In the future, flashy ad campaigns to attract new app users may no longer be enough. Research from Gartner says users are looking to integrate apps more deeply into their daily lives, and they’re generally satisfied with what they have today.
Today, most app marketing is focused on recruiting new users, and major money is being spent. While it’s not a productivity app, the developers of Game of War: Fire Age are in the middle of a massive campaign to gain users for its mobile game, backed by a $40 million ad budget and swimsuit model Kate Upton.
App marketers may need to shift their strategy though from recruitment to retention if the trends unveiled by Gartner hold true. According to the research firm, as users integrate apps more deeply into their lives the app providers will need to stay ahead of the by focusing their marketing, development and branding more on retention strategies.
“After eight years of searching for, downloading and using smartphone apps, users are maturing in their usage behaviors,” said Brian Blau, research director at Gartner, in a statement. “However, we may see those patterns change in the future as users integrate apps more deeply into their daily lives.”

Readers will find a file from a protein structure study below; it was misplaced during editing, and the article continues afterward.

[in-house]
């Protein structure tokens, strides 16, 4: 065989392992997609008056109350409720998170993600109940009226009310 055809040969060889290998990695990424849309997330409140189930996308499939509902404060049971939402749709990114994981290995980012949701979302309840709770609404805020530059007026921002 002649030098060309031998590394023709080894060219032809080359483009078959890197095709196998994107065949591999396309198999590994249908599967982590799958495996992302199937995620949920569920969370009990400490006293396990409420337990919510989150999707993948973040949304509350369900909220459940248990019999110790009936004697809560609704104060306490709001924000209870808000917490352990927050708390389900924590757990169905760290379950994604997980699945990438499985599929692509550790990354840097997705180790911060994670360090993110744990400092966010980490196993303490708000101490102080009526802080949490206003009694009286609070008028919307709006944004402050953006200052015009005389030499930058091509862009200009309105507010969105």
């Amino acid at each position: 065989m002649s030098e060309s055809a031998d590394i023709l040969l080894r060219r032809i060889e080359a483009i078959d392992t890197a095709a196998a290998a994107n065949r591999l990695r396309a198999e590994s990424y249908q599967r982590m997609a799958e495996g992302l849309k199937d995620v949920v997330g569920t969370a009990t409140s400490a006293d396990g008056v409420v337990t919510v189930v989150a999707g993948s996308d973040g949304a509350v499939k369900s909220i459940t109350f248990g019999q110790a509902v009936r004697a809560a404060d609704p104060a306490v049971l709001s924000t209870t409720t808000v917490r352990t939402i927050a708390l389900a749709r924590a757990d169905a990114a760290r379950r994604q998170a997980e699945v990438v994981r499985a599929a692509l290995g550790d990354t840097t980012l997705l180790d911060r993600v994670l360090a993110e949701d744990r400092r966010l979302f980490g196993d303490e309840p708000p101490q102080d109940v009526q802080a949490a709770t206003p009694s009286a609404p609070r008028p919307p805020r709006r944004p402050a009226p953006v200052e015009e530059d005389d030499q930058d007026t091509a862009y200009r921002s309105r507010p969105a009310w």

According to Gartner’s research, users are beginning to settle in with those key apps they’re using more often, there will be less bouncing around from app to app and less likely to try new apps. It means recruiting new users will be more difficult for app developers, so retaining the users you already have will be more important – in essence, keeping app churn low.
Their research found that app usage is high across all categories, particularly within categories such as social networking and video, and that most users are content with their current level of interest in apps. Gartner expects app engagement may be reaching a plateau that solidifies current usage patterns, so as users become locked into their app consumption patterns it will be hard for app product managers to get them to switch to a new app.
“It’s not that smartphone users have lost interest in apps, users remain excited about what apps can do for them in their daily lives, including for work and nonwork app scenarios,” said Blau. “However, app users need to be convinced about the value of the app. Their willingness for new app experiences is open-ended, but their plan is to keep their same patterns of use. Users will try new apps, but they need to be convinced of an app’s value before they adopt them and change use patterns over the long term.”